- Mayor claimed US provides R300 billion in aid to South Africa
- Data for 2017 show total aid stood at $471 million
- Most of the money goes to HIV & TB programmes
Executive mayor of Nelson Mandela Bay, Athol Trollip, warned against the possibility of the United States withdrawing its financial aid.
He tweeted that “the US gives us 300 billion rand worth of aid for the poor”.
“There are conditions for that aid, including the rule of law and private property rights,” he added. “President Trump is waiting for an excuse to withdraw that aid.”
"The US gives us 300 billion rand worth of aid for the poor. There are conditions for that aid, including the rule of law and private property rights. President Trump is waiting for an excuse to withdraw that aid" - @AtholT
— Athol Trollip #TrollipForChair (@AtholT) March 26, 2018
A number of Africa Check readers asked us to double check the mayor’s maths.
SA received R6.1 billion in 2017
Africa Check emailed Trollip to ask for the source of his data, but he didn’t respond.
Experts then directed us to the most recent congressional budget justification of foreign operations for details on US aid to South Africa.
“South Africa is a key player for US engagement in Africa and a critical partner to boost US trade and economic growth, improve regional security, and mitigate public health crises,” the report notes.
In 2017, South Africa received a total of $471 million from the US. This is the equivalent of R6.1 billion using the dollar/rand exchange rate from 30 June 2017.
“US government investments align with South African national development priorities, including support for the HIV/AIDS and tuberculosis (TB) epidemic responses, and work to improve the lives of the South African people by ensuring security and efficiency,” according to the report.
When US aid can be withdrawn
Sarah Rose, a policy fellow, and Erin Collinson, a senior policy associate, from the Center for Global Development spoke to Africa Check about the instances in which US aid can be withdrawn.
“There are a number of things that could make a country statutorily ineligible to receive development assistance,” they explained
These can include a military coup, failing to meet obligations under international counternarcotics agreements or having a particular rating on an assessment of human trafficking.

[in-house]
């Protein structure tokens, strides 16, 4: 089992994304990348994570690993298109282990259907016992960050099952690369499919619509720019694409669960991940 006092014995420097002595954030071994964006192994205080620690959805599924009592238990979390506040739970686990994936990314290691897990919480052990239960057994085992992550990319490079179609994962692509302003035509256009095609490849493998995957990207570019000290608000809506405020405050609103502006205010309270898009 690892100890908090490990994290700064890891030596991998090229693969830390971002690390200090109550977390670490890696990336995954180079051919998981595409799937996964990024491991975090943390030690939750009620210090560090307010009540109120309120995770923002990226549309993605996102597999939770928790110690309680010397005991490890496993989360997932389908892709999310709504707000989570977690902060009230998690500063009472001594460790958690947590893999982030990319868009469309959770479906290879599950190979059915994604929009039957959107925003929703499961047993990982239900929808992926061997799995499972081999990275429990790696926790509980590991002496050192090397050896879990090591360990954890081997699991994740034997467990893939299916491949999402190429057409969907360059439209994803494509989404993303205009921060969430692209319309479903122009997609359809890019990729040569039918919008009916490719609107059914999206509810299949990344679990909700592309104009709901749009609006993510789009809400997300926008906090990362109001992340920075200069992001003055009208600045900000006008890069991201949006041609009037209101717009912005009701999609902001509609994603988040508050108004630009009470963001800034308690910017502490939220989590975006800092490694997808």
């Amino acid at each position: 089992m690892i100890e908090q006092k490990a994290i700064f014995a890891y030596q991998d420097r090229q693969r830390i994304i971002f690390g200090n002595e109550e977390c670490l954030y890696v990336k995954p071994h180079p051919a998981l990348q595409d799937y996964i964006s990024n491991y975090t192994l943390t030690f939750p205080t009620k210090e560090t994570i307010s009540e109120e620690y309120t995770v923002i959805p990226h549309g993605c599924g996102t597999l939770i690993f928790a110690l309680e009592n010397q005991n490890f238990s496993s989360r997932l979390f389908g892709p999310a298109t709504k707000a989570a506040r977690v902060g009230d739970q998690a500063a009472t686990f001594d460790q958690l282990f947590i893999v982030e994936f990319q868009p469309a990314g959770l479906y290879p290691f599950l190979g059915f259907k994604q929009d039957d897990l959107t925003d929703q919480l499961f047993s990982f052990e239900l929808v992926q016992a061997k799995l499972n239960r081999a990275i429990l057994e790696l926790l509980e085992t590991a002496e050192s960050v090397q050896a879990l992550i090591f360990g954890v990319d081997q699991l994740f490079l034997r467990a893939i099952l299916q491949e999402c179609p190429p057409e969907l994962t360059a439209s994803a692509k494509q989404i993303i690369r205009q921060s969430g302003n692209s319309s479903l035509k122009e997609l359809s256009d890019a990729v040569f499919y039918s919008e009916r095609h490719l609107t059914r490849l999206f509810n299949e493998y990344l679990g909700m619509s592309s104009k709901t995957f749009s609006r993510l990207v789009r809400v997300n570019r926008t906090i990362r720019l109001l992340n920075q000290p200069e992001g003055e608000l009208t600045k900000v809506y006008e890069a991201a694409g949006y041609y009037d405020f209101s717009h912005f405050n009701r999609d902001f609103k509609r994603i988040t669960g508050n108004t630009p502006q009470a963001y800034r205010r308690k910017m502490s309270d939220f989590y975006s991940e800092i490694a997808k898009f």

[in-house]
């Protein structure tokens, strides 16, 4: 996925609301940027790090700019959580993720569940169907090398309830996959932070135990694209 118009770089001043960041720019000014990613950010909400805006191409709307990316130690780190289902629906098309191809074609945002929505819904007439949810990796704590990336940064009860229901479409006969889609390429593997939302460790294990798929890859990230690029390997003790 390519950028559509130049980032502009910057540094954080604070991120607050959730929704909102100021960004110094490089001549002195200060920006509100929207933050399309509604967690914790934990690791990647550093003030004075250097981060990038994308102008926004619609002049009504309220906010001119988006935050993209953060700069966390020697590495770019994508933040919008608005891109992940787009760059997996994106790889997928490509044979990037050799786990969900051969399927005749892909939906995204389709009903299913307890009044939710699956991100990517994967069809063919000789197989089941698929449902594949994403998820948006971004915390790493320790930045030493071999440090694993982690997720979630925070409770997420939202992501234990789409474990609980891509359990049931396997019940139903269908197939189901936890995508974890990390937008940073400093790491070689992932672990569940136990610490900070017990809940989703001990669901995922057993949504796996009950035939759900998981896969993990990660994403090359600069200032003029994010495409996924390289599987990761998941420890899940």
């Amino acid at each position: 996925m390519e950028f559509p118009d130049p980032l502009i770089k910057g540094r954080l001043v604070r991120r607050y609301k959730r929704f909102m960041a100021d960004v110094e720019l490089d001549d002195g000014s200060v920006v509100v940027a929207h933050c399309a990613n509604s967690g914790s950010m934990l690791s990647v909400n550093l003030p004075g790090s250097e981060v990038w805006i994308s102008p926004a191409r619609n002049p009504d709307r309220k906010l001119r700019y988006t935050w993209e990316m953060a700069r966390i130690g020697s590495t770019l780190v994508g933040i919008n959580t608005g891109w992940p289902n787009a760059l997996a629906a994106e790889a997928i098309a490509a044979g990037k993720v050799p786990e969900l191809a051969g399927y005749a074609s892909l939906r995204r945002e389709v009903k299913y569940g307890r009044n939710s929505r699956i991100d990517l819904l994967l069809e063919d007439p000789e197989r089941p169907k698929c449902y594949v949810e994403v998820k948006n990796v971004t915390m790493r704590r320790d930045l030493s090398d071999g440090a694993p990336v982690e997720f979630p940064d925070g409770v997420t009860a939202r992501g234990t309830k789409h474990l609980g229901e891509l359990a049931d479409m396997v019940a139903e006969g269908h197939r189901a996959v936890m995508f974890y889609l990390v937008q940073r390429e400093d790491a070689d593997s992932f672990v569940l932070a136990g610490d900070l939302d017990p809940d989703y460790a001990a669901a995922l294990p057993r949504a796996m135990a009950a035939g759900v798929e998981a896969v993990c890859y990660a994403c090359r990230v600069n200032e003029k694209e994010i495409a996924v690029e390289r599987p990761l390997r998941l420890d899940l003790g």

In the case of land expropriation, Rose and Collinson said restrictions on aid appear to be limited to situations where the expropriated land is majority-owned by US citizens or relate to specific countries.
Assistance to the Zimbabwean government is restricted unless “the secretary of state certifies and reports to congress that the rule of law has been restored, including respect for ownership and title to property, and freedoms of expression, association, and assembly,” they explained.
There is currently no similar provision pertaining to South Africa.
‘Life-saving interventions’ unlikely to be cut
Rose and Collinson told Africa Check that they were not aware of “an automatic legal trigger to cease aid due to expropriation”.
“There is, however, a risk that congress could pass a country-specific restriction.”
They said that this was more likely to occur if land expropriations in South Africa were “large-scale, prolonged and accompanied by other significant deterioration in the rule of law”.
But the US congress would weigh their concerns against the effects of withdrawing aid - especially health assistance, which makes up the majority of South Africa’s funding.
“Life-saving interventions typically garner quite a bit of congressional support, so… members would not take lightly the prospect of reducing aid for HIV.”
Conclusion: Mayor’s math off the mark
South African mayor Athol Trollip tweeted that South Africa was receiving R300 billion from the United States in financial aid. The latest figures show that he is way off the mark.
In 2017, the US provided R6.1 billion worth of financial assistance to South Africa.
It is possible that funding could be curtailed due to land expropriations, like in the case of Zimbabwe. However, experts believe this would have to be weighed up against the effects of withdrawing health programme assistance.